Federated States of Micronesia

The independent, sovereign nation of the Federated States of Micronesia was formed in 1979. FSM comprises part of what was generally known as the Eastern and Western Caroline Islands, formed by the four States of Yap, Chuuk, Pohnpei, and Kosrae. It covers the largest and most diverse part of the greater Micronesian region. FSM consists of 607 small islands, 74 of which are inhabited. The islands are spread over a vast region in the Western Pacific. Much of FSM lies just above the equator, about 2,500 miles southwest of Hawaii and about 1,900 miles north of eastern Australia. While the total land area of the FSM is only 271 square miles, its vast exclusive economic zone (EEZ) covers an area of over one million square miles.

Each of the four States is centred on one or more main high islands. All but Kosrae State includes numerous outlying atolls. The capital of FSM, Palikir, is located in Pohnpei State. Many of the islands in FSM are extinct shield volcanoes, with steep and rugged centers that are densely vegetated and eroded. In 2018, the population was estimated at 103,643 residents.

The FSM has four levels of governance – national, state, municipal and traditional. The national government, headquartered at Palikir on Pohnpei Island, has three branches. The legislative power of the national government is vested in the Congress of the Federated States of Micronesia. The Congress is comprised of four members (one from each State) elected for four-year terms and 10 members (allocated to the States based on population) elected for two-year terms. The executive power is vested in the president and vice-president, elected by the Congress from amongst members serving four-year terms. Judicial power is vested in the FSM Supreme Court, headed by a Chief Justice who is assisted by up to five Associate Justices.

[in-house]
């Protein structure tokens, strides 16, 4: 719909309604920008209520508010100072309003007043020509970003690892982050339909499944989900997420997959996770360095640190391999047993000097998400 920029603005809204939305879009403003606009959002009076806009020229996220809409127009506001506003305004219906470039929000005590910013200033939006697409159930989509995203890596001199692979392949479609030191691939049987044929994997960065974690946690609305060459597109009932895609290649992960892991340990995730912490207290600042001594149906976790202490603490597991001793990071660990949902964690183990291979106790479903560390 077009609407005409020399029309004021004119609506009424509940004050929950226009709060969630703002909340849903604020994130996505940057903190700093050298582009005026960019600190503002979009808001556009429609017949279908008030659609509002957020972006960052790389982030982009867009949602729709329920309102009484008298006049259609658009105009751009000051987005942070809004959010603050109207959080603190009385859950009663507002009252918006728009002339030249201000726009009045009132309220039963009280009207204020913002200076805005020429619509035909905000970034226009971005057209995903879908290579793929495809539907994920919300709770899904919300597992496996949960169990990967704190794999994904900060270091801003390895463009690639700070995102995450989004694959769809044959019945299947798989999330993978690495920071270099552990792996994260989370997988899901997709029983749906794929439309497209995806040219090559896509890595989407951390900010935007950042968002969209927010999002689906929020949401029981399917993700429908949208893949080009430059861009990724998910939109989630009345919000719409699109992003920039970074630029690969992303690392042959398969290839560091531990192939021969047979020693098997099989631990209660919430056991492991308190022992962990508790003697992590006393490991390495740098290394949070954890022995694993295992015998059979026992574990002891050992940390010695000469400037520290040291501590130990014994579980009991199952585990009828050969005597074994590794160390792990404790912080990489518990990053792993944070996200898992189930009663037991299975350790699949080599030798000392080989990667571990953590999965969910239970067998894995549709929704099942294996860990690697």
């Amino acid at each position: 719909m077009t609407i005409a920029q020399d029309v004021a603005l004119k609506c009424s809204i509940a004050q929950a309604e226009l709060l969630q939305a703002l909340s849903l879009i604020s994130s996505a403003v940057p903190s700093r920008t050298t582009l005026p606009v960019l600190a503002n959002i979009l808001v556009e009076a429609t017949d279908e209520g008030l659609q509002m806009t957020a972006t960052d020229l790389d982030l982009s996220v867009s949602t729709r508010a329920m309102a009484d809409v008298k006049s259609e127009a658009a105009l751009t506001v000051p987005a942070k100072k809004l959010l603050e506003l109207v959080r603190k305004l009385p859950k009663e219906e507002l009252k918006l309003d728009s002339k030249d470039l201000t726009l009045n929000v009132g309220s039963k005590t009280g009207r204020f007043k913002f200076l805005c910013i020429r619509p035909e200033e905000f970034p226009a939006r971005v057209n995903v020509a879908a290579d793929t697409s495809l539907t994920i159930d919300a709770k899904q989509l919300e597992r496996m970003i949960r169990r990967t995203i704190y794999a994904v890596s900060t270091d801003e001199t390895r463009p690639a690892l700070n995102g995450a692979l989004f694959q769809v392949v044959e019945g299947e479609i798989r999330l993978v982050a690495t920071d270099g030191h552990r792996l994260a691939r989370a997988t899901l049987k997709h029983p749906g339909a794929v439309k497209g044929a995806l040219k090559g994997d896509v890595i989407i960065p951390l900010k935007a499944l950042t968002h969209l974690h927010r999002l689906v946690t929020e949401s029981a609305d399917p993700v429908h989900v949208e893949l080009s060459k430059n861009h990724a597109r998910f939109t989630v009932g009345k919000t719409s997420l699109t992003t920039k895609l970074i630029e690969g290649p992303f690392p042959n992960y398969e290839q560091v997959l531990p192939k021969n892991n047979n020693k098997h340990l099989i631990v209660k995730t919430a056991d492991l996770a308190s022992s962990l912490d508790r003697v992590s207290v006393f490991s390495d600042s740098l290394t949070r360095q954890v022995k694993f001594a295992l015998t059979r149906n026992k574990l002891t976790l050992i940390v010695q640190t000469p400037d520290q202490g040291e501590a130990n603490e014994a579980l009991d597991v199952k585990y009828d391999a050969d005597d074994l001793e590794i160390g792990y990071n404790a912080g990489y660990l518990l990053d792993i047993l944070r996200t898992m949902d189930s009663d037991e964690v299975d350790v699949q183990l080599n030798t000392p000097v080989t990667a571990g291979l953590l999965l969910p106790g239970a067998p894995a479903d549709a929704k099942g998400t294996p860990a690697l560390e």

The National Constitution of the FSM is the foundation of all legal authorities and decision-making processes for the Nation. Each of the four states in FSM has its own constitution. The state constitutions allow them to enact state legislation consistent with state powers as provided for in the FSM Constitution. The FSM Constitution provides concurrent powers for the States to function as semi autonomous governments in enacting legislation that address concerns and issues related to managing natural resources and to achieving sustainable development.

Under the Compact II, Article VI and Section 161 of Title II, FSM is committed to applying the National Environmental Policy Act of 1969 and “to develop and implement standards and procedures to protect its environment.” Responsibility for environmental and related issues is shared between the FSM National Government and the individual FSM State Governments.

Each FSM state has its own set of environmental and related laws and regulations geared to alleviate further damage to the nation’s fragile environment that is caused either by excessive human activity or by climate change. States take the lead role in ensuring that development is avoided in vulnerable areas as well as ensuring that critical natural systems are protected. Each state has made efforts to control development and manage natural resources through the creation of land use plans, coastal zone plans, legislation and regulations. The national government provides guidance and technical assistance to the states when needed and requested on matters related to planning, economic development, natural resources, fisheries and the environment.